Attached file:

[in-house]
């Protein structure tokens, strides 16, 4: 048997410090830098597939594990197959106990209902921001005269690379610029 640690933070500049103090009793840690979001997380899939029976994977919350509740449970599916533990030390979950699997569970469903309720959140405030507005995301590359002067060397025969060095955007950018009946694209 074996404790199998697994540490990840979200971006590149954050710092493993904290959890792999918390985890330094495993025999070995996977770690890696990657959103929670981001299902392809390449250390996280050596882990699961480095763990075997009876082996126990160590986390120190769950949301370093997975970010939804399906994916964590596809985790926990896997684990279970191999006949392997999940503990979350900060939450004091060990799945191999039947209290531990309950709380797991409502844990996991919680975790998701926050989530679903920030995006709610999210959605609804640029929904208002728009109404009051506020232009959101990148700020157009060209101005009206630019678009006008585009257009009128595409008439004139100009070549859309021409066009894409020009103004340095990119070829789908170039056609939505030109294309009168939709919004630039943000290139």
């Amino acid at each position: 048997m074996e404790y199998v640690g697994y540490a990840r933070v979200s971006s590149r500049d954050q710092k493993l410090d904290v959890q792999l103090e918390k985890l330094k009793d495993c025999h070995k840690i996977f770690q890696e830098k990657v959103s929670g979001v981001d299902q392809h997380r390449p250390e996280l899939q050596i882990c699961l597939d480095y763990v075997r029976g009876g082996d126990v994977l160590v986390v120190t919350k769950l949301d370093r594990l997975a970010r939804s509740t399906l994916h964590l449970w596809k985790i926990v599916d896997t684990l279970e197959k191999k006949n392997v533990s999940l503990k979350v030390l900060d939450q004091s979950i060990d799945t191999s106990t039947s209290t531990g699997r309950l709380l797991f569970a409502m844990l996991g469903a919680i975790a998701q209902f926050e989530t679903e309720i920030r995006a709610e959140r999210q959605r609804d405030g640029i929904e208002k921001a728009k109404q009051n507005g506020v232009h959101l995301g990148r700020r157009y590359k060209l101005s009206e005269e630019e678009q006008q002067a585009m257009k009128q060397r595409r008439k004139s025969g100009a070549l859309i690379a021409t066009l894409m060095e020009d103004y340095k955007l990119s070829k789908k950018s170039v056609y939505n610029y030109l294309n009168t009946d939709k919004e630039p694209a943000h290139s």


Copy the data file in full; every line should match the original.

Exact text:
[in-house]
């Protein structure tokens, strides 16, 4: 048997410090830098597939594990197959106990209902921001005269690379610029 640690933070500049103090009793840690979001997380899939029976994977919350509740449970599916533990030390979950699997569970469903309720959140405030507005995301590359002067060397025969060095955007950018009946694209 074996404790199998697994540490990840979200971006590149954050710092493993904290959890792999918390985890330094495993025999070995996977770690890696990657959103929670981001299902392809390449250390996280050596882990699961480095763990075997009876082996126990160590986390120190769950949301370093997975970010939804399906994916964590596809985790926990896997684990279970191999006949392997999940503990979350900060939450004091060990799945191999039947209290531990309950709380797991409502844990996991919680975790998701926050989530679903920030995006709610999210959605609804640029929904208002728009109404009051506020232009959101990148700020157009060209101005009206630019678009006008585009257009009128595409008439004139100009070549859309021409066009894409020009103004340095990119070829789908170039056609939505030109294309009168939709919004630039943000290139």
């Amino acid at each position: 048997m074996e404790y199998v640690g697994y540490a990840r933070v979200s971006s590149r500049d954050q710092k493993l410090d904290v959890q792999l103090e918390k985890l330094k009793d495993c025999h070995k840690i996977f770690q890696e830098k990657v959103s929670g979001v981001d299902q392809h997380r390449p250390e996280l899939q050596i882990c699961l597939d480095y763990v075997r029976g009876g082996d126990v994977l160590v986390v120190t919350k769950l949301d370093r594990l997975a970010r939804s509740t399906l994916h964590l449970w596809k985790i926990v599916d896997t684990l279970e197959k191999k006949n392997v533990s999940l503990k979350v030390l900060d939450q004091s979950i060990d799945t191999s106990t039947s209290t531990g699997r309950l709380l797991f569970a409502m844990l996991g469903a919680i975790a998701q209902f926050e989530t679903e309720i920030r995006a709610e959140r999210q959605r609804d405030g640029i929904e208002k921001a728009k109404q009051n507005g506020v232009h959101l995301g990148r700020r157009y590359k060209l101005s009206e005269e630019e678009q006008q002067a585009m257009k009128q060397r595409r008439k004139s025969g100009a070549l859309i690379a021409t066009l894409m060095e020009d103004y340095k955007l990119s070829k789908k950018s170039v056609y939505n610029y030109l294309n009168t009946d939709k919004e630039p694209a943000h290139s």